At age 19, Soto was selected to represent Venezuela in the Latin American championships, which was followed by the World Championships, which were played in South Carolina. Those tournaments got him noticed, but things were not easy at the time. His signing with the Pittsburgh Pirates couldn’t have come at a better time. Soto noted that while he “continued to train hard and trust God”, there were days where he went without food and his mother was ill at the time.
The Pirates saw him at tryouts five different times before they finally agreed to sign him. It’s not surprising that after such a long journey, where kids four years younger than him are signing every year, Soto still talks about the day he signed as if it just happened to him.
“A scout of the Pirates was interested in me,” he said. “I went to see him like five times until he called his boss to see me. Thank God, my work, dedication and discipline, thanks to the scout and his boss who trusted and believed in my work, I am now a professional player with the Pittsburgh Pirates.”
Signing Is Just the Start
Soto got the easy part of pro ball out of the way, signing that deal, though it was obviously not an easy process for him. Being an older player when he signed, the Pirates are a good place for him due to recent history. He has to look no further than Edgar Santana, who signed at 22 years old and made the majors by age 25. Santana didn’t begin playing baseball until he was 19 years old. The Pirates have also signed players recently at 20+ years old who have moved quickly through the system like Yeudy Garcia.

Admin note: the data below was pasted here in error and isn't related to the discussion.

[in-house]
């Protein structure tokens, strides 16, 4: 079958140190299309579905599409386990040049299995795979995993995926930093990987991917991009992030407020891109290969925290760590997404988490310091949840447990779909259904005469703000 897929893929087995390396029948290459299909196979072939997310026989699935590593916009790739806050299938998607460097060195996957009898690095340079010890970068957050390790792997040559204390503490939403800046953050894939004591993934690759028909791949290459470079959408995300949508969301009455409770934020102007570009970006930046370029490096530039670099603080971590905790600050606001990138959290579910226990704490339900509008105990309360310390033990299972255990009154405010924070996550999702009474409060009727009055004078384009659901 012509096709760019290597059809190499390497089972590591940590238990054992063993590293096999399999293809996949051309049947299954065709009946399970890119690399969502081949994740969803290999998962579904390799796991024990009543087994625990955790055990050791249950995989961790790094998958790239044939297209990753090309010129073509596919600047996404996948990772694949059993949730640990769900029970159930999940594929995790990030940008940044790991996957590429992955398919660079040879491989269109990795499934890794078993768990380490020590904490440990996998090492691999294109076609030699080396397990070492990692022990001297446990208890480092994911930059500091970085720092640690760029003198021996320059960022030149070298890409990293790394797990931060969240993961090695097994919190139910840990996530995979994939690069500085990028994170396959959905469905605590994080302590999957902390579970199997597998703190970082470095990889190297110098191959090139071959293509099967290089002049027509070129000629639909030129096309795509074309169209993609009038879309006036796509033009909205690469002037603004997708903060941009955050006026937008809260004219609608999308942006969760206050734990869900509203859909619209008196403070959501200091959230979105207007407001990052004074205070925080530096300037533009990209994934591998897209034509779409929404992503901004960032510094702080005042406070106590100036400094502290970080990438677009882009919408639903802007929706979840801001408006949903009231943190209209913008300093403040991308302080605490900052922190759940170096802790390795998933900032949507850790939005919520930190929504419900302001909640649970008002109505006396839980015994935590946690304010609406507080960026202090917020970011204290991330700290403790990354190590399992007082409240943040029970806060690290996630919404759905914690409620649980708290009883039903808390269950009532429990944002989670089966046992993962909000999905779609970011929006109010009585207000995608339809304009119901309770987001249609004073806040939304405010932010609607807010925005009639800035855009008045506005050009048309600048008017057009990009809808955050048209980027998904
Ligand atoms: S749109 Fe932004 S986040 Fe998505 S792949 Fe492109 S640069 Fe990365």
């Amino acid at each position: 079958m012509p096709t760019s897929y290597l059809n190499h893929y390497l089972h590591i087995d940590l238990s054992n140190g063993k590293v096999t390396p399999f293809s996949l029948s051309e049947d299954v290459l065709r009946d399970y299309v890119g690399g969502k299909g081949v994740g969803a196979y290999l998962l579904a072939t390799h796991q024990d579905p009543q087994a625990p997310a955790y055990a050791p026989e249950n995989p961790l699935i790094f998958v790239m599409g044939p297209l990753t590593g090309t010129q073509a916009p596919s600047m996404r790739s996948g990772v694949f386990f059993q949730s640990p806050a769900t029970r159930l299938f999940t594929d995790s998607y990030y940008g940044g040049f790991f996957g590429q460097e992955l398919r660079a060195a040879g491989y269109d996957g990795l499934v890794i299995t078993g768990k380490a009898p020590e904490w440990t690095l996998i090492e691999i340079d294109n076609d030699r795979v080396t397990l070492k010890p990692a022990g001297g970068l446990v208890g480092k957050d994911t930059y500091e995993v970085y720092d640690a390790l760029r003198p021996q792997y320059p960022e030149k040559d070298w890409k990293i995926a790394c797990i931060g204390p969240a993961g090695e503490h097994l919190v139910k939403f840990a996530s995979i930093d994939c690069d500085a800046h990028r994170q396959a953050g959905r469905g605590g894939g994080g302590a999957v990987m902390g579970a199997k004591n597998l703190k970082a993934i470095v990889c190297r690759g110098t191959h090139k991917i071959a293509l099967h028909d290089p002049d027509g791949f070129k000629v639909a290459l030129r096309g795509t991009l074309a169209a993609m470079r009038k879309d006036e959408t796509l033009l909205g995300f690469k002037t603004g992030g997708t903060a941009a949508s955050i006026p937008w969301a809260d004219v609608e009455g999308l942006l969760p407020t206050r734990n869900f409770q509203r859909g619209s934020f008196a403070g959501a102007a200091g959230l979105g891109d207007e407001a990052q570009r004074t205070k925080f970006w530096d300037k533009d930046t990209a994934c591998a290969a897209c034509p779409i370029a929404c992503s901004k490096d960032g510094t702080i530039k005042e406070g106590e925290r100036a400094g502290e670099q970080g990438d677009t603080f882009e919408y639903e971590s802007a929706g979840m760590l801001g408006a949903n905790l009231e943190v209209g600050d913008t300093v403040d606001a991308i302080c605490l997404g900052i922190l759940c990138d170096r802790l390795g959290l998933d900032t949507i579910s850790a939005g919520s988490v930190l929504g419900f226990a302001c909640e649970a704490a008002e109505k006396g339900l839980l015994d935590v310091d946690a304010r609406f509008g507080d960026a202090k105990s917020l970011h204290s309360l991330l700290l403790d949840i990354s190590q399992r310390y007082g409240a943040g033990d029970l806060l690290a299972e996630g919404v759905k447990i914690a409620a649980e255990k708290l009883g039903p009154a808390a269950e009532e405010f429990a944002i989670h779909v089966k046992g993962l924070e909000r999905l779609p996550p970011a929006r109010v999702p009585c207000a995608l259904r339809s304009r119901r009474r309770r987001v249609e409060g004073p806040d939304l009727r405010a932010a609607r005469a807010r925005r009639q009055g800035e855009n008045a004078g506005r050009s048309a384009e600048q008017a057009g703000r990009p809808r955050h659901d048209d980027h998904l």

Soto’s time in the system started with him playing in the Tricky League last summer. That’s a league that goes on at the same time as the Dominican Summer League, but it’s for players signed in July and also players rehabbing before they get back into regular games. We don’t get stats from that league, but I did get a report from two players there last year and they both mentioned how well Soto played. That was without me bringing up his name, so I made a note of it and moved on.
The next stop for Soto was the Dominican version of the Fall Instructional League, which starts in October and goes on for six weeks. Just like with the Tricky League, that’s the normal step for July 2nd players. That group of players actually gets in a lot of games in the Dominican before we ever seen their name in the box score. Their next move is Spring Training, which begins in April and goes until the DSL season starts. That was another point where people mentioned to me about how well Soto played, although this time I brought his name up to check his progression.
When he finally got a chance to play in games that count, Soto’s most impressive part of his game was his patience at the plate. At 5’7″ in a league where guys are working on fastball control, it’s no surprise that Soto was able to draw his share of walks. He did it without striking out though. In fact, he was one of the hardest players in the entire league to strike out. In 194 plate appearance, he struck out just 13 times. That helped him to a .438 OBP, which was the fifth best in the entire DSL and the best on the Pirates. He also improved as the season went along, putting up solid stats in each of his first two months before finishing with a .361/.510/.528 slash line in August.